(How does one have time between Animal Planet's "Confessions: Animal Hoarding" and TLC's "Extreme Couponing"?)
But I get the basic premise. Storage auctions are to A&E as teen pregnancy is to MTV - entertainment.
People line up to place bids on repossessed storage units - often without getting a peek inside - in the hopes of finding someone else's forgotten treasure.
But how often do people really find anything worth keeping?
"There's nothing valuable in York County," joked Denise Anthony, facility manager of the U-STOR-IT self storage in York Township. U-STOR-IT has another location in Springettsbury Township.
She lured me in last week with a call about a space that was coming up for auction.
The bidder's mindset took over. Visions of dead bodies and solid gold danced in my head as I navigated through the facility's 421 units.
As I followed Denise and maintenance manager Bob Anthony through a freezing corridor to a 10-by-10 unit, a thought stopped me in my tracks.
"It might be empty," I blurted.
Yes, it very well might be they both assured me. The visions stopped dancing.
But my heart still started to race as Bob snapped the cheap lock. He lifted the door.
And I was right.
"It's a shame," Bob said. The renter was long gone, and the facility had to eat the cost.
Denise said the person rented the $95-a-month space in September. That was the last payment she received.
It doesn't make sense to her, since the facility offers payment plans and tries to work with customers who have financial concerns.
By law, the facility employees sent notices and made calls to the renter for 90 days after the defaulted payment.
Denise said the numbers were disconnected and the letters came back.
If a person fails to pay after 30 days, a red lock is placed on the unit and the renter's access code to the facility is deleted.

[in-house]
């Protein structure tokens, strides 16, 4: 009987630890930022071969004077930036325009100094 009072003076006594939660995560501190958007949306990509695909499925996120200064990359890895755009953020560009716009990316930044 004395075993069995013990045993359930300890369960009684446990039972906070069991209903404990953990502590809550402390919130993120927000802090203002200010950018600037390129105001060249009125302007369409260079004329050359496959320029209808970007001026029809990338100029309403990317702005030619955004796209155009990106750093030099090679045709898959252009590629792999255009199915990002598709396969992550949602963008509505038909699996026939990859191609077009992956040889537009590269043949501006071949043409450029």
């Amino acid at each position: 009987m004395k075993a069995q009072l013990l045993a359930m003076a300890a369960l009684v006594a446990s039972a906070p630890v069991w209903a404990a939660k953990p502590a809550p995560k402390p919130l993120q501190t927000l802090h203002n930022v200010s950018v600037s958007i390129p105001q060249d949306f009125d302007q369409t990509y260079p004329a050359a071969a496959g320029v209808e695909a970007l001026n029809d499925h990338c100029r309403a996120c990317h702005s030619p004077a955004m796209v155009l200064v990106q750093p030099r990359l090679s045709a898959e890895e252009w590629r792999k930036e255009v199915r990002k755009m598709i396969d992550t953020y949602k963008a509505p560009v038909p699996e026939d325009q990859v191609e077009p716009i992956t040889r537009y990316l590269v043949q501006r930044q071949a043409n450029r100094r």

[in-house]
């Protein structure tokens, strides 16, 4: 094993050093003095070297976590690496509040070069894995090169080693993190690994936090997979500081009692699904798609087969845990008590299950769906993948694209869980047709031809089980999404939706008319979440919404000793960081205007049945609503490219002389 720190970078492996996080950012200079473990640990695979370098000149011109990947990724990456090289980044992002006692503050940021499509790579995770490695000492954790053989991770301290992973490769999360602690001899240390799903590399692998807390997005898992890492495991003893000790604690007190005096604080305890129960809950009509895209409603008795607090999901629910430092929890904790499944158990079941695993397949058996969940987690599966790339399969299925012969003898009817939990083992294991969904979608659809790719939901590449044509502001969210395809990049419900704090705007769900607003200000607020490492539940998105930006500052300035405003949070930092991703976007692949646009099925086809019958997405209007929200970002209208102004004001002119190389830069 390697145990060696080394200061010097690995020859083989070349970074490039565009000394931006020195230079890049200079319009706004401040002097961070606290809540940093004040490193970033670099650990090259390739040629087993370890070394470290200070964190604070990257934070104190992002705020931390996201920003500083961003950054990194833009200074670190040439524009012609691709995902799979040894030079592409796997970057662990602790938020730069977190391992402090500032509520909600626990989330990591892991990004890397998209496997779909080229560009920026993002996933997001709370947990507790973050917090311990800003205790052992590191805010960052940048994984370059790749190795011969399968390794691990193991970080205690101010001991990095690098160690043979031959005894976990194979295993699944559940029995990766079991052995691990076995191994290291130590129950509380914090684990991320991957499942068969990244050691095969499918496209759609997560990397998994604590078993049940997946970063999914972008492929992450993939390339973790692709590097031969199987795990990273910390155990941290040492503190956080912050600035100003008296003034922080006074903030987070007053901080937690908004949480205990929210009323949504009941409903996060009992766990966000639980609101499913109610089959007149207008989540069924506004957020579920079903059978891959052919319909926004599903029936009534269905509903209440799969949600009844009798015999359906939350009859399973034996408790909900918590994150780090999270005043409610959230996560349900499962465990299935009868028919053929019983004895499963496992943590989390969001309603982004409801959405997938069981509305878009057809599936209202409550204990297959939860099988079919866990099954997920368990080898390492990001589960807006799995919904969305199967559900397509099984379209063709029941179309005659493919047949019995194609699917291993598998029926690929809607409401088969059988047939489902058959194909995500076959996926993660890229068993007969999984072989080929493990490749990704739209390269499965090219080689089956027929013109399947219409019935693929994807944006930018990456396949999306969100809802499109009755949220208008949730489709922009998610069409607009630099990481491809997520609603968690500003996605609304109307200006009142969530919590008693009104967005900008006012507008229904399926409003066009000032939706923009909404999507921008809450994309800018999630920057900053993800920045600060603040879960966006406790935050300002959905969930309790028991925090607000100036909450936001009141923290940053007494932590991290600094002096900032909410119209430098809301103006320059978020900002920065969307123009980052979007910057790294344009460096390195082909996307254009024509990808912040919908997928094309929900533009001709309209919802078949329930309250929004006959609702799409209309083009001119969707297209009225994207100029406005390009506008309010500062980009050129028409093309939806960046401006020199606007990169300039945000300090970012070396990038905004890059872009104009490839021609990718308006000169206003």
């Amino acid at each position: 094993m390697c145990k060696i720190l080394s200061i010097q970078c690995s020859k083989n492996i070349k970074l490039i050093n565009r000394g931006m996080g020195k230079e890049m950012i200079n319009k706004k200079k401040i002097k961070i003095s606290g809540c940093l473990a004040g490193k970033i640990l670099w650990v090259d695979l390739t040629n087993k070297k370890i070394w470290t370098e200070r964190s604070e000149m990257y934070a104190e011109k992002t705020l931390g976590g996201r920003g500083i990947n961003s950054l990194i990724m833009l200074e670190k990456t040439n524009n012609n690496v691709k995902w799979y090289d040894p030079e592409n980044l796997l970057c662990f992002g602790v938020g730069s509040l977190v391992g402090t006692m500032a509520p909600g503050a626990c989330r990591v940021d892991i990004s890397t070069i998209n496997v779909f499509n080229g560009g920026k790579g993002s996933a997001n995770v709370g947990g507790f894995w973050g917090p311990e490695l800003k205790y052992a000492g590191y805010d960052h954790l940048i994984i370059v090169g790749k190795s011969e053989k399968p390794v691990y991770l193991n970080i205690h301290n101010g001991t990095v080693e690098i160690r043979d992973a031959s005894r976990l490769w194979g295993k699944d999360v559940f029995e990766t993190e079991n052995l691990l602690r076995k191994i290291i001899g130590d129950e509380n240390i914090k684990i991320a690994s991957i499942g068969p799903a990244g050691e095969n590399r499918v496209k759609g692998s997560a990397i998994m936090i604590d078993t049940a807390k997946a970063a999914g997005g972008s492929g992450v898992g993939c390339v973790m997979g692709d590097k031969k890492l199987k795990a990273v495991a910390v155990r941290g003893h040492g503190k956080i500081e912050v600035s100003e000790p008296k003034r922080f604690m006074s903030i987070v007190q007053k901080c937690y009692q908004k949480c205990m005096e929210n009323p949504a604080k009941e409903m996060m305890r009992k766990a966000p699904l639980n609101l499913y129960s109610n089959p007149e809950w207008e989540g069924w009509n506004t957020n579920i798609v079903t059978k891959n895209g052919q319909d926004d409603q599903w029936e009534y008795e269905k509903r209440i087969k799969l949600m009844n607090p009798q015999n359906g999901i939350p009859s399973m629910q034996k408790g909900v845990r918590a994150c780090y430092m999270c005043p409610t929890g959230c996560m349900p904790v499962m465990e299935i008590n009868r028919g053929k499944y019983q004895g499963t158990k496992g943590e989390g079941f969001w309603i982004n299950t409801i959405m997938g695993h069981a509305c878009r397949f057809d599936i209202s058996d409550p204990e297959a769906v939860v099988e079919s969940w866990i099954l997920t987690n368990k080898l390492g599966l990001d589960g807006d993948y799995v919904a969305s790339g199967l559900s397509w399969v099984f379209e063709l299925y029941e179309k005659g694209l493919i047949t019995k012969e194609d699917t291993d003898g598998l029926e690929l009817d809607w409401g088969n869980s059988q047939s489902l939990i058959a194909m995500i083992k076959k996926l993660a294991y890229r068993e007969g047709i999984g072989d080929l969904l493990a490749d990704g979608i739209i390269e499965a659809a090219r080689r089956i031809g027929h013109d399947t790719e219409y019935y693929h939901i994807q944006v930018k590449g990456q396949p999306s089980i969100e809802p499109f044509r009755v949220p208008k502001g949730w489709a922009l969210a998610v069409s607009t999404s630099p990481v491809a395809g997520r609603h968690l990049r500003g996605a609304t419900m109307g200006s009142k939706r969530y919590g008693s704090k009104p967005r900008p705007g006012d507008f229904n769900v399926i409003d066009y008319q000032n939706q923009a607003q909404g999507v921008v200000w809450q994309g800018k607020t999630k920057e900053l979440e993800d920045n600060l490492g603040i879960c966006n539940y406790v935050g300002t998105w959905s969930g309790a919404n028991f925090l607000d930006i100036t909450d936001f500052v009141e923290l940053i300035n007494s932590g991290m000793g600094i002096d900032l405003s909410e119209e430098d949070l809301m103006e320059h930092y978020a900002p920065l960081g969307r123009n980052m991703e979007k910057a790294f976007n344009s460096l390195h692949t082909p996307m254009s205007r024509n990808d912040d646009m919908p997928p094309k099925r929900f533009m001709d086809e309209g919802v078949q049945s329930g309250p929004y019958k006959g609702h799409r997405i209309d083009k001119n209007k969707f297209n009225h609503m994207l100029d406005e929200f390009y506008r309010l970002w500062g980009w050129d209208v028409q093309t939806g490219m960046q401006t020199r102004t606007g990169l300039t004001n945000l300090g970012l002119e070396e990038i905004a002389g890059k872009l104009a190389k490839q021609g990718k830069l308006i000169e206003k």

U-STOR-IT has the right to cut the lock on the unit and inventory items after 60 days, but they give the renter the benefit of the doubt until it comes up for auction a month later.
Denise said that U-STOR-IT used to have live auctions - as seen on "Storage Wars" - but now an auctioneer collects leftover items and holds the bidding war off site.
At the end of the day, U-STOR-IT lost $381 on the empty unit. In Pennsylvania, they can't prosecute the renter.
It could have been worse.
If the auctioneer or Red Cross can't use the items, they have to be taken to a dump, which can cost up to $200.
It could have been better.
If there is an auction, the auctioneer gets a cut of the money and the rest goes to recoup U-STOR-IT's losses.
Unlike "Storage Wars," which shows people finding expensive items, U-STOR-IT has only found a few nice pieces of furniture, which didn't fetch high bids.
It's different in Maryland, Bob said. Facility owners can place an overlock on the unit one day after a missed payment. They can go after the deadbeat space renter.
But unpaid spaces aren't running U-STOR-IT out of business. Denise said the delinquency rate for renters is about two percent. They have to cut a lock every two or three months.